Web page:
The Blood On Our Hands: What Paul Rusesabagina’s Arrest Tells Us About Whether Black Lives Matter
By, Madhav Narayan
Around the world, politicians, civic leaders, athletes, and celebrities have increasingly embraced the slogan “Black Lives Matter,” a positive and long-overdue development following the horrific murders of George Floyd, Breonna Taylor, and so many more innocent Black people during 2020. Many of us have marched together, braving the trying times of COVID-19 to try to finally make a statement that Black lives in our societies are not disposable. Amidst centuries of unconscionable oppression and brutality, this has sparked some hope that we have perhaps reached a turning point in our collective societal consciousness. However, regardless of the shift in tone, we are stubbornly refusing to take meaningful action to transform the phrase “Black Lives Matter’’ into reality.
The deafening silence and complete lack of repercussions from global citizens around the arrest of Paul Rusesabagina and our continued consumer-driven incineration of Black Lives in the Great Lakes Region of Africa make it clear that our need to acquire material possessions supersedes any belief in the value of Black lives. In the process, we have built up and empowered leaders known for great cruelty, including Rwandan President Paul Kagame, de facto United Arab Emirates (UAE) ruler Mohammed bin Zayed, and Dubai crown-prince Mohammed bin Rashid Al Maktoum, each of whom brutally profit off our apathy and inaction.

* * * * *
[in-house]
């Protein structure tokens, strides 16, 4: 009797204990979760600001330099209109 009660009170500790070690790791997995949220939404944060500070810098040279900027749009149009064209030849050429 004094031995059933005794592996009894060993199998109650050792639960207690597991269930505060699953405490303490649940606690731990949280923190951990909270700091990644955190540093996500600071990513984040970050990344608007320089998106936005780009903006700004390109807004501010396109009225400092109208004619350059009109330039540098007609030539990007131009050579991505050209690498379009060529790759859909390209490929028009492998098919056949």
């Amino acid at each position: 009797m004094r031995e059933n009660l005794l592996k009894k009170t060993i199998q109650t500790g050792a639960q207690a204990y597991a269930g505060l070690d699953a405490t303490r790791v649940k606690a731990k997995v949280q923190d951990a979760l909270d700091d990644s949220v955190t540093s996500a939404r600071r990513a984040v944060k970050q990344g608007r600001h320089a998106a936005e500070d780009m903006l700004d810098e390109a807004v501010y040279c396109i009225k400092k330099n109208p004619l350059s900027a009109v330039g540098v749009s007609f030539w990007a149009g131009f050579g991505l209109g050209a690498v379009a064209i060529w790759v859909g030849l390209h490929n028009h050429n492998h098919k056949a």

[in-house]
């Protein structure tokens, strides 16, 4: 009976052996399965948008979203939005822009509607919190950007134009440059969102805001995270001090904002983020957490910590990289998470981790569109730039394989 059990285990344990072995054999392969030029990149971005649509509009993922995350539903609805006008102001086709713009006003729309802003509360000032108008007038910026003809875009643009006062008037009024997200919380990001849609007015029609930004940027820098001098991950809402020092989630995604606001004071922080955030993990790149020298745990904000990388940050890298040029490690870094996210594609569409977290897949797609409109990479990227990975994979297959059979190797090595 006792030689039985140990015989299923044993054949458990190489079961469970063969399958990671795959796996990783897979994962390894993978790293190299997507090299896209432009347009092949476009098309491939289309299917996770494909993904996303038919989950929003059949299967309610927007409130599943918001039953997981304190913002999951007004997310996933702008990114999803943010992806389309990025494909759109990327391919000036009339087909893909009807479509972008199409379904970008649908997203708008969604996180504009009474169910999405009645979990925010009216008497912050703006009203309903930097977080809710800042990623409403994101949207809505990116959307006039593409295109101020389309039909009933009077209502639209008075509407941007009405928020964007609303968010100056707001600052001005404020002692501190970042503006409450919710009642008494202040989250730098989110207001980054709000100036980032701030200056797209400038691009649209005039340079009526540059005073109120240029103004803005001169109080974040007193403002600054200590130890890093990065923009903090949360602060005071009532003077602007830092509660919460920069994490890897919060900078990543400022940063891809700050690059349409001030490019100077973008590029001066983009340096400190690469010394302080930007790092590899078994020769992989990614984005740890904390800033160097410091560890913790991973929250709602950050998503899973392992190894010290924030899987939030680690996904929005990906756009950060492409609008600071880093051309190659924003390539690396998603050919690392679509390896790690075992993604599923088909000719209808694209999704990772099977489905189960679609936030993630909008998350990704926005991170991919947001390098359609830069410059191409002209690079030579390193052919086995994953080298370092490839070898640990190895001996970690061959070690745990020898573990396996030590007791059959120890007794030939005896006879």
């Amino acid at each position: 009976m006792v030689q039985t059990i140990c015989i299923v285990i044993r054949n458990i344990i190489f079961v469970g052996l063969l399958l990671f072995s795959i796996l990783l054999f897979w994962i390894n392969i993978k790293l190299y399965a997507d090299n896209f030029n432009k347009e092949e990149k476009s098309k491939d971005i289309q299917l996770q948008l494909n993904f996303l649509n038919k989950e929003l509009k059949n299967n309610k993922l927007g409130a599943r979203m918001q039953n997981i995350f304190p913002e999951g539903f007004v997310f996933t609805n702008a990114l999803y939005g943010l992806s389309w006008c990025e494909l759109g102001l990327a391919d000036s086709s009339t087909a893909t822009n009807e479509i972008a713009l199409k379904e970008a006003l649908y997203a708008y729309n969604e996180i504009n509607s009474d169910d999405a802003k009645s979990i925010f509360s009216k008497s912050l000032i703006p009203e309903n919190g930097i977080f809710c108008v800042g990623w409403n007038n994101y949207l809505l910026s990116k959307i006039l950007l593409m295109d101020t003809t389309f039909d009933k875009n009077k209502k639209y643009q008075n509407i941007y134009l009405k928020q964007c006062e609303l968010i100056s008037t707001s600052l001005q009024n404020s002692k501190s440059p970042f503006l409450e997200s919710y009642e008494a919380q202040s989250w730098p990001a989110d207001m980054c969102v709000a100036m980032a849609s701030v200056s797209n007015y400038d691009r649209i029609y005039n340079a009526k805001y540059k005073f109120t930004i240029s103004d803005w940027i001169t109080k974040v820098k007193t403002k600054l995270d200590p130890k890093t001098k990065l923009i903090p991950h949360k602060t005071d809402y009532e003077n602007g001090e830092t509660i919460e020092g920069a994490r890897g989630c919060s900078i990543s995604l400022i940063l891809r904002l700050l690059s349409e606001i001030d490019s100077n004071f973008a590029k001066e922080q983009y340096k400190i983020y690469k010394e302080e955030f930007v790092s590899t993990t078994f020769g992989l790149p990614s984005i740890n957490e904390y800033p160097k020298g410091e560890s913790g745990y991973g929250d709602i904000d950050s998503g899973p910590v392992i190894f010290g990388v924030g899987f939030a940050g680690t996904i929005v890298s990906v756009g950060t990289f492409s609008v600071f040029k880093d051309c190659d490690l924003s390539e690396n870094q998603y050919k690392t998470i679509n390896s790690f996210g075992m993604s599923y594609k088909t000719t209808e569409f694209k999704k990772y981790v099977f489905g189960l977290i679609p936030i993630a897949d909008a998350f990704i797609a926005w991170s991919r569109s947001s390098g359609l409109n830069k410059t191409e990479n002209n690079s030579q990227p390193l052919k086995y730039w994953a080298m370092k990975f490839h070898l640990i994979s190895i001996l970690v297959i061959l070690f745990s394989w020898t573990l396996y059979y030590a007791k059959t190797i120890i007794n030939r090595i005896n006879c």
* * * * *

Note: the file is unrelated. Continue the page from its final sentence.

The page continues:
In 1994, the world observed with staggering indifference as Rwanda plunged into an unspeakable genocide that saw the slaughter of an estimated 800,000 people in a mere 100 days. The bodies of men, women, and children lined the streets — victims of a global society who did not care about them in the least. France saw an opportunity to supply arms to genocidaires, the United States (US) called for the UN mission in Rwanda to be withdrawn (despite its eagerness to send 20,000 troops to Haiti in the same year to “restore democracy”), and the British government could not be bothered to act to prevent the slaughter. However, at the onset of violence in early April 1994, western powers did have time to evacuate Americans and Europeans from Rwanda. Late in the genocide, France set up a marginal and much criticized purported safe zone, perhaps a testament to how little the French government actually cared about black Rwandans. Conveniently, the International Monetary Fund (IMF) and World Bank were also deeply involved in Rwanda, with the IMF’s disastrous structural adjustment programme for Rwanda in 1990 leading to acute hunger in southern Rwanda and fueling the swell of violence seen in 1994, as documented in Gerard Prunier’s “The Rwanda Crisis: History of a Genocide.” Unfortunately, western media coverage since that time has failed to properly educate the public about what happened in Rwanda and what has since transpired in the broader Great Lakes region of Africa.